@Mask, Remember that accessing unallocated memory, or memory outside the pointer it was meant for, is undefined behaviour. It could crash, do nothing, or set your computer on fire. I fixed the compiler error; my bad. –  strager Mar 28 '10 at 14:48
    
argv[argc] is already 0. Nothing bad here. –  UncleBens Mar 28 '10 at 14:57
    
@UncleBens: Did it happen to be 0 when you tested it, or is this actually standardized, defined behaviour? –  Thomas Mar 28 '10 at 15:55
    
One past the end of array, i.e. arr[sizeof(arr)], is not guaranteed to be 0 but I've often seen such implementation. This partly stems from the fact that an implementation need to ensure a pointer to one element past the array is unique. Dereferencing that element is still undefined behaviour though. –  KTC Mar 28 '10 at 16:35

Something like this?

int main()
{
    char arr[1];
    arr[1000000] = 'a';
}
share|improve this answer

A simple buffer overflow would be something like this:

#include <stdio.h>
#include <string.h>

int main() {
   char a[4] = {0};
   char b[32] = {0};

   printf("before: b == \"%s\"\n", b);

   strcpy(a, "Putting too many characters in array a");

   printf("after:  b == \"%s\"\n", b);
}

A possible output:

before: b == ""
after:  b == " characters in array a"

The actual behavior of the program is undefined, so the buffer overflow might also cause different output, crashes or no observable effect at all.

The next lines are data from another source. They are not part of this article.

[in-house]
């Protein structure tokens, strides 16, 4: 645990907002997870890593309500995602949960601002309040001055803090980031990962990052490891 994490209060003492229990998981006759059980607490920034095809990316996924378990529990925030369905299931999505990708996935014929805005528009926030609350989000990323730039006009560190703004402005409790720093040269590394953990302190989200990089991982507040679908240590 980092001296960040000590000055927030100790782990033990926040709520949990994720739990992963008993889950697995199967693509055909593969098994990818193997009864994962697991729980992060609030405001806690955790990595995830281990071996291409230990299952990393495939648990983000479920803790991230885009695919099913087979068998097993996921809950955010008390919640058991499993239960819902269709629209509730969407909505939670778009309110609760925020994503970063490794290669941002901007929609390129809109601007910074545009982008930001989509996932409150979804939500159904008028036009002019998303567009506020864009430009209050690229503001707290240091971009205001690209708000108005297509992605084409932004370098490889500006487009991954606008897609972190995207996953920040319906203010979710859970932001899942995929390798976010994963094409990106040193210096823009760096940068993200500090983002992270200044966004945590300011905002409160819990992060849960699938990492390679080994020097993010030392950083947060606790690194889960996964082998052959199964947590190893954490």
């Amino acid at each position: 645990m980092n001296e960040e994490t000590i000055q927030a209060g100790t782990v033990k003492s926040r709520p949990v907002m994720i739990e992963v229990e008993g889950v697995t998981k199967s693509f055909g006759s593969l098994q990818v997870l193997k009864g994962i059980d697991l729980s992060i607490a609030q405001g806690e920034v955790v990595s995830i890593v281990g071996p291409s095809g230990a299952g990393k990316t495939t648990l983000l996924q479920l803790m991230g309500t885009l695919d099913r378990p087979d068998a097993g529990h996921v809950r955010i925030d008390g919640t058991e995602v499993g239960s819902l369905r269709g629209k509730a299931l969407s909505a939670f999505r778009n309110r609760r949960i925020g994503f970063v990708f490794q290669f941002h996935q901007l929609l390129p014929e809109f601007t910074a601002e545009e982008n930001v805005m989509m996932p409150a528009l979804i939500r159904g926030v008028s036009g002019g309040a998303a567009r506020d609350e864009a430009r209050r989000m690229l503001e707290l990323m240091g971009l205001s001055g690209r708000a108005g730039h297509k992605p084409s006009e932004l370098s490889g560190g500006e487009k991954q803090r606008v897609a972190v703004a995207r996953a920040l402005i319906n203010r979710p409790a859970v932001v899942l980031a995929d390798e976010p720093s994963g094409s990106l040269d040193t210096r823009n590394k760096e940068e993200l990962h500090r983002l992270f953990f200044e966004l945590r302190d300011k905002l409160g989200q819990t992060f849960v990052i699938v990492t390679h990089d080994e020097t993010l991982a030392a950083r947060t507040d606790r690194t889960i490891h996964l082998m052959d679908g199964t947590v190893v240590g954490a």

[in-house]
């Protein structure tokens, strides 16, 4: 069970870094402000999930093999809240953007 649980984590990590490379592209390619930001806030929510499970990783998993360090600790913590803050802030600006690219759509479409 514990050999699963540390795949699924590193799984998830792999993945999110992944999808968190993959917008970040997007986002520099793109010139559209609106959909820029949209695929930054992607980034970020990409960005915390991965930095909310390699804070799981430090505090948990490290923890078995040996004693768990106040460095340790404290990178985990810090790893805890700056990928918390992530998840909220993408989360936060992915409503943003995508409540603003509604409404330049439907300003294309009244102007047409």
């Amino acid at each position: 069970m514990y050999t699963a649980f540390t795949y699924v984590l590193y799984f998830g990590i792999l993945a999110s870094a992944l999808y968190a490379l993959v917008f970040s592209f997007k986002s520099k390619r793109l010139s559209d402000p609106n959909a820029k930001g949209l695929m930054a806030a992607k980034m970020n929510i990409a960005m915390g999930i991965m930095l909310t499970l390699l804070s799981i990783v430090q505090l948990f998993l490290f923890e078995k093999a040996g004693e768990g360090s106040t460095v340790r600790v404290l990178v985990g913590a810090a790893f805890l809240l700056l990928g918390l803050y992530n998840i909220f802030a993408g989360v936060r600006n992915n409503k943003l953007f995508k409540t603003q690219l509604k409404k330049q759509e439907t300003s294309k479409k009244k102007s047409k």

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#define _WIN32_WINNT 0x0400
#define WIN32_LEAN_AND_MEAN
#include <windows.h>

void process_msg(const char *pSrc)
{
    char cBuff[5];
    strcpy(cBuff, pSrc);
}

void main()
{
    char szInput[] = "hello world!";
    process_msg(szInput);
}

Running this program at Visual Studio 2008 in Debug mode gives this message:

Run-Time Check Failure #2 - Stack around the variable 'cBuff' was corrupted.

The 'cBuff' char array is allocated on the stack in this example and it's of 5 bytes in size. Copying the given pointer's data (pSrc) to that char arrat (cBuff) overwrites the stack frame's data which will result in a possible exploit.

This technique is used by hackers - they send a specially crafted array of chars which will overwrite the pointer to the "return" address, on the stack, and change it to their desired location at the memory.